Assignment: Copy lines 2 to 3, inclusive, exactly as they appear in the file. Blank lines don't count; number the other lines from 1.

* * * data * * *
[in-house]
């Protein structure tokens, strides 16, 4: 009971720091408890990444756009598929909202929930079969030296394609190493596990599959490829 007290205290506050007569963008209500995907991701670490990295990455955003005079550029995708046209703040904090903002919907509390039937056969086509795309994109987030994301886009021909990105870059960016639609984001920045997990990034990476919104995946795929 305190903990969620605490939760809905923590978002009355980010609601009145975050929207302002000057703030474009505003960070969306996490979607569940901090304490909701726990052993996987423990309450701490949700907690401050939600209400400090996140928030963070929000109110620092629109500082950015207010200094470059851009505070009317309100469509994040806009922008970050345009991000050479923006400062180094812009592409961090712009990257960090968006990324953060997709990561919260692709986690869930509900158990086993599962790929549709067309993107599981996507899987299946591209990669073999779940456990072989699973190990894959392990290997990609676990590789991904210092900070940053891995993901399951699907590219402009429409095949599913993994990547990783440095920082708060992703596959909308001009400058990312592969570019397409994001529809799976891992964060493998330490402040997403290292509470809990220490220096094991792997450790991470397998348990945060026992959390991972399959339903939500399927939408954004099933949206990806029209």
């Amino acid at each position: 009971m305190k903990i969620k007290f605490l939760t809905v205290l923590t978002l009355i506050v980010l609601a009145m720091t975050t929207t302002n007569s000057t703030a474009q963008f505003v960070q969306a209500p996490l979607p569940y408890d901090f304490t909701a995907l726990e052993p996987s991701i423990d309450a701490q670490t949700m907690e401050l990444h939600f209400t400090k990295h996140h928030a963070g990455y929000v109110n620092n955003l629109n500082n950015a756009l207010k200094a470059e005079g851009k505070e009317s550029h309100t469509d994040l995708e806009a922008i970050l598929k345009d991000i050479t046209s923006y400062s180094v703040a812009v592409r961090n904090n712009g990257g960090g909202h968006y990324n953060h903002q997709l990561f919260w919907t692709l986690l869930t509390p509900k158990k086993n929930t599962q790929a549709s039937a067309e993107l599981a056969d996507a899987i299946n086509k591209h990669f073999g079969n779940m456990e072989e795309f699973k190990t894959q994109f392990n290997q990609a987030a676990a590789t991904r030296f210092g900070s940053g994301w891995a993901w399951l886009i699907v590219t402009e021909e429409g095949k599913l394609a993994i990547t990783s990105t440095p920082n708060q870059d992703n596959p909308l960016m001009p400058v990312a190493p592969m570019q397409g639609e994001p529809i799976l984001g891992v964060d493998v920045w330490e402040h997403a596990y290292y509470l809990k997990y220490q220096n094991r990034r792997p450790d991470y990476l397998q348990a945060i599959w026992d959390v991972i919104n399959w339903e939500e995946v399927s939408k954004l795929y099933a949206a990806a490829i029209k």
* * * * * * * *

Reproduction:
């Protein structure tokens, strides 16, 4: 009971720091408890990444756009598929909202929930079969030296394609190493596990599959490829 007290205290506050007569963008209500995907991701670490990295990455955003005079550029995708046209703040904090903002919907509390039937056969086509795309994109987030994301886009021909990105870059960016639609984001920045997990990034990476919104995946795929 305190903990969620605490939760809905923590978002009355980010609601009145975050929207302002000057703030474009505003960070969306996490979607569940901090304490909701726990052993996987423990309450701490949700907690401050939600209400400090996140928030963070929000109110620092629109500082950015207010200094470059851009505070009317309100469509994040806009922008970050345009991000050479923006400062180094812009592409961090712009990257960090968006990324953060997709990561919260692709986690869930509900158990086993599962790929549709067309993107599981996507899987299946591209990669073999779940456990072989699973190990894959392990290997990609676990590789991904210092900070940053891995993901399951699907590219402009429409095949599913993994990547990783440095920082708060992703596959909308001009400058990312592969570019397409994001529809799976891992964060493998330490402040997403290292509470809990220490220096094991792997450790991470397998348990945060026992959390991972399959339903939500399927939408954004099933949206990806029209």
């Amino acid at each position: 009971m305190k903990i969620k007290f605490l939760t809905v205290l923590t978002l009355i506050v980010l609601a009145m720091t975050t929207t302002n007569s000057t703030a474009q963008f505003v960070q969306a209500p996490l979607p569940y408890d901090f304490t909701a995907l726990e052993p996987s991701i423990d309450a701490q670490t949700m907690e401050l990444h939600f209400t400090k990295h996140h928030a963070g990455y929000v109110n620092n955003l629109n500082n950015a756009l207010k200094a470059e005079g851009k505070e009317s550029h309100t469509d994040l995708e806009a922008i970050l598929k345009d991000i050479t046209s923006y400062s180094v703040a812009v592409r961090n904090n712009g990257g960090g909202h968006y990324n953060h903002q997709l990561f919260w919907t692709l986690l869930t509390p509900k158990k086993n929930t599962q790929a549709s039937a067309e993107l599981a056969d996507a899987i299946n086509k591209h990669f073999g079969n779940m456990e072989e795309f699973k190990t894959q994109f392990n290997q990609a987030a676990a590789t991904r030296f210092g900070s940053g994301w891995a993901w399951l886009i699907v590219t402009e021909e429409g095949k599913l394609a993994i990547t990783s990105t440095p920082n708060q870059d992703n596959p909308l960016m001009p400058v990312a190493p592969m570019q397409g639609e994001p529809i799976l984001g891992v964060d493998v920045w330490e402040h997403a596990y290292y509470l809990k997990y220490q220096n094991r990034r792997p450790d991470y990476l397998q348990a945060i599959w026992d959390v991972i919104n399959w339903e939500e995946v399927s939408k954004l795929y099933a949206a990806a490829i029209k």